A lot of folks think Docker is the “next revolution” in the realm of virtualization. But in actuality, Docker is just a set of scripts built around a technology that has existed for some time: containers. So how is a Docker container different from a conventional virtual machine?
I’m sure you’re familiar with virtual machines. There’s an underlying operating system, a layer on top of that for abstraction, and then multiple “virtual machines” on top of that. Docker attempts to address some of the shortcomings of virtual machines:
- They’re full installs of the operating system. For instance, you could have a Linux Ubuntu host, a hypervisor on top of that, and then a full installation of Windows atop that. Because of this, there’s a reduction in performance as there’s a lot of “translation” going on. This is because the guest OS doesn’t have direct access to the hardware; instead, it’s all virtual.
- Spinning up a new VM takes time, because you have to launch a full operating system on top of the hypervisor. In most public clouds it takes minutes.
Docker basically made containers extra-simple for people. In the past, you could create a “protected environment” within most Unix operating systems almost instantaneously. But the tools for doing so were very complicated. FreeBSD has had jail forever and Linux has had chroots forever. Linux containers (LXCs) are the latest and greatest “chrooting” technology for Linux. Docker is essentially a wrapper around the container technology to make it easier to use.
But Docker is going to change the world, and here’s why: Because spinning up a virtual machine takes a long time, many folks still treat them as indispensable. Cloud computing with virtual machines (EC2, Rackspace Cloud) revolutionized the market from an “I need a server, give me a server” perspective. But it didn’t really change everyone’s mindset-many people still treat VMs like normal servers, for the most part.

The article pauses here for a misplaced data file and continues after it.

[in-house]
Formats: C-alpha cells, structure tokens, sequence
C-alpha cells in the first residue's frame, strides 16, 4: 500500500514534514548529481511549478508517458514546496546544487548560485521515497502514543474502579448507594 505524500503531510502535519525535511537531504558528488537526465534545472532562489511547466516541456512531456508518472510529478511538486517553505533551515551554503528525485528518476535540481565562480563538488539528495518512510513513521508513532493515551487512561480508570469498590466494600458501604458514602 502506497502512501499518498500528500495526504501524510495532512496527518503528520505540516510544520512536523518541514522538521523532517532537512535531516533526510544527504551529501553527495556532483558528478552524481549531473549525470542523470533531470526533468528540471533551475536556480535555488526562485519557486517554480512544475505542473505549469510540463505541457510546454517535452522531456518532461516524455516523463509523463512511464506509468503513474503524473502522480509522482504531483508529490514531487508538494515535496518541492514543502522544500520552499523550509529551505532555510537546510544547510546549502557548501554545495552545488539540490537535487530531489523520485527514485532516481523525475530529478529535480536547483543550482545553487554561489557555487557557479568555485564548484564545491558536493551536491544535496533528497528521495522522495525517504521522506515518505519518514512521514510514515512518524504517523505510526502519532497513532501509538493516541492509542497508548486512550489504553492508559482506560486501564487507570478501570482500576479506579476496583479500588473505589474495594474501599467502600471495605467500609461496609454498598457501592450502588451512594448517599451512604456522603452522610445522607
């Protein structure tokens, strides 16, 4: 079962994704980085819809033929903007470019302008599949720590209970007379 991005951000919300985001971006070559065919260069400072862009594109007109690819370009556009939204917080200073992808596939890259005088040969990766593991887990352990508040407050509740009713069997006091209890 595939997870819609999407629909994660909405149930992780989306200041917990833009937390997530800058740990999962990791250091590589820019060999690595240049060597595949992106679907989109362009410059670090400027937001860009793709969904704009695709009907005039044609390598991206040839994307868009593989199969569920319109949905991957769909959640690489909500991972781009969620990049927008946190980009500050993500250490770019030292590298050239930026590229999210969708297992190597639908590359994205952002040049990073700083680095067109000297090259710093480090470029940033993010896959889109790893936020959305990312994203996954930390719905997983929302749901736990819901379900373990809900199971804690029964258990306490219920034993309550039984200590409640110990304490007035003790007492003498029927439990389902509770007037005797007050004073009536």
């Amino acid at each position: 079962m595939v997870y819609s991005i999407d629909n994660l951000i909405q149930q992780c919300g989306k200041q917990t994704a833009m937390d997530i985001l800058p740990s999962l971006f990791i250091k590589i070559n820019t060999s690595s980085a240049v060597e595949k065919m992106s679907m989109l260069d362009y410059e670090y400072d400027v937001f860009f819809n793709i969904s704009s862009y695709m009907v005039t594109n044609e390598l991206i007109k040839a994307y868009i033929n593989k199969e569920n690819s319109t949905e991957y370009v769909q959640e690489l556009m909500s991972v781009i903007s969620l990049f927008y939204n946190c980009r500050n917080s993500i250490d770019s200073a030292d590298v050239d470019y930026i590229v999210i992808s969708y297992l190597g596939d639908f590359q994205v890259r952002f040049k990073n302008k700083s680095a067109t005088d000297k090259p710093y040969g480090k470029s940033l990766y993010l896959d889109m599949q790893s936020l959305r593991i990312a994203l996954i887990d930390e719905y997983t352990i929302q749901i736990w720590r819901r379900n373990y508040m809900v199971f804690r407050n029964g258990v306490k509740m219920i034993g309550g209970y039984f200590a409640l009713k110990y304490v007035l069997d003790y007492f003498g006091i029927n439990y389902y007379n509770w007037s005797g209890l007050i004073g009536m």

This relates to a recent post in the Bitlancer blog post about some DevOps environments being “too mature” for our Bitlancer Strings software. If your shop treats VMs like disposable instances of commodity hardware, chances are your process is more highly evolved than most. Chances also are that you’re already familiar with Docker and/or looking to move to it.
The reason Docker containers are called “containers” illustrates another way this technology will drive big changes: they’re built locally on a developer’s machine, and then become incredibly portable! Ordinary VMs require a bit of vendor-specific tuning. (How many interfaces does an OS have? How many different ways are there to install Windows?!)
But (to oversimplify a complex topic) a container is usually a stripped-down version of an OS that lives within the existing OS instance instead of on top of it, with less abstraction between it and the underlying hardware. You can build and ship containers to any server running Linux that has support for the technology. This hugely increases the portability of applications-you can actually deploy the same snapshot to Rackspace or Amazon, or even another cloud provider, without issue.
But that’s not all… Containers are quick. I can spin up a VM on my laptop in about a minute. I can spin up a Docker container in less than two seconds provided there’s a Linux VM up and running (since I run Mac OS X).
Think about how that helps with testing! Before I’d have to run a “test” after making a code change, and it would spin up numerous virtual machines over a period of minutes. Now I can run a test and the target for the test (a container running a stripped-down version of Linux within an existing Linux instance, versus on top of a hypervisor) spins up in seconds.
Yet another important feature of Docker is its “advanced multi layered unification filesystem” (AuFS), which offers innovations like the ability to swap out the base image (to solve challenges like the Heartbleed bug) and image composability.
Is there a downside to Docker? One issue is that Docker is still immature. I tried implementing Docker on a recent project, without success. In particular, AuFS still has some limitations, and there are still security questions within the community around containers in general. For example, I’ve encountered this challenge.
This reflects that Docker is still maturing and doesn’t yet include everything that’s required to properly protect the host OS and other containers.
So here at Bitlancer we’re “proceeding with caution” with Docker until the environment is more stable and predictable across the board. But clearly this is great stuff. Stay tuned!
UPDATE: Bitlancer Strings is now open source. For more information, visit Strings Documentation on Github.